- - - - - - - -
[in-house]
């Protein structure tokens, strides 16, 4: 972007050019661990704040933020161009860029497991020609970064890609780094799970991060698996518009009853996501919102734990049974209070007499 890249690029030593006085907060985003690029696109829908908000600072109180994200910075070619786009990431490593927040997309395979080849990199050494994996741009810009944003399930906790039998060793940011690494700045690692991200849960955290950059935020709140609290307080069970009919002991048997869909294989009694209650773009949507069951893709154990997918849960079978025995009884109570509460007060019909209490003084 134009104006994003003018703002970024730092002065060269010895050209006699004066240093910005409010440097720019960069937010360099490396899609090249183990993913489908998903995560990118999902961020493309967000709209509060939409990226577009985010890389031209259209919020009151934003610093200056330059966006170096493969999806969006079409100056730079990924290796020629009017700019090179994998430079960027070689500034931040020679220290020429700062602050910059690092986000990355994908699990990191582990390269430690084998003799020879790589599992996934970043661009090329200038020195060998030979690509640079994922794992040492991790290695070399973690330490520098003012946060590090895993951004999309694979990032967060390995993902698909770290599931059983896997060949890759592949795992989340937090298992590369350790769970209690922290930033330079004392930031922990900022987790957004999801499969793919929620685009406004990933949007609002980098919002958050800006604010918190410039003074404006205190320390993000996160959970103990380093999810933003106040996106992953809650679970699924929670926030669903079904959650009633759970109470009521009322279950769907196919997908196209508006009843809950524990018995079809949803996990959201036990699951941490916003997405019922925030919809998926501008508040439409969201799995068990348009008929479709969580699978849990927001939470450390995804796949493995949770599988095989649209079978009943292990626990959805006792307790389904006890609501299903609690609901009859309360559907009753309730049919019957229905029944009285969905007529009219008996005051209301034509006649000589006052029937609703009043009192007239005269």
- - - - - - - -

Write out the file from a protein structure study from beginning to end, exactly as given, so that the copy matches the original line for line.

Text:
[in-house]
């Protein structure tokens, strides 16, 4: 972007050019661990704040933020161009860029497991020609970064890609780094799970991060698996518009009853996501919102734990049974209070007499 890249690029030593006085907060985003690029696109829908908000600072109180994200910075070619786009990431490593927040997309395979080849990199050494994996741009810009944003399930906790039998060793940011690494700045690692991200849960955290950059935020709140609290307080069970009919002991048997869909294989009694209650773009949507069951893709154990997918849960079978025995009884109570509460007060019909209490003084 134009104006994003003018703002970024730092002065060269010895050209006699004066240093910005409010440097720019960069937010360099490396899609090249183990993913489908998903995560990118999902961020493309967000709209509060939409990226577009985010890389031209259209919020009151934003610093200056330059966006170096493969999806969006079409100056730079990924290796020629009017700019090179994998430079960027070689500034931040020679220290020429700062602050910059690092986000990355994908699990990191582990390269430690084998003799020879790589599992996934970043661009090329200038020195060998030979690509640079994922794992040492991790290695070399973690330490520098003012946060590090895993951004999309694979990032967060390995993902698909770290599931059983896997060949890759592949795992989340937090298992590369350790769970209690922290930033330079004392930031922990900022987790957004999801499969793919929620685009406004990933949007609002980098919002958050800006604010918190410039003074404006205190320390993000996160959970103990380093999810933003106040996106992953809650679970699924929670926030669903079904959650009633759970109470009521009322279950769907196919997908196209508006009843809950524990018995079809949803996990959201036990699951941490916003997405019922925030919809998926501008508040439409969201799995068990348009008929479709969580699978849990927001939470450390995804796949493995949770599988095989649209079978009943292990626990959805006792307790389904006890609501299903609690609901009859309360559907009753309730049919019957229905029944009285969905007529009219008996005051209301034509006649000589006052029937609703009043009192007239005269």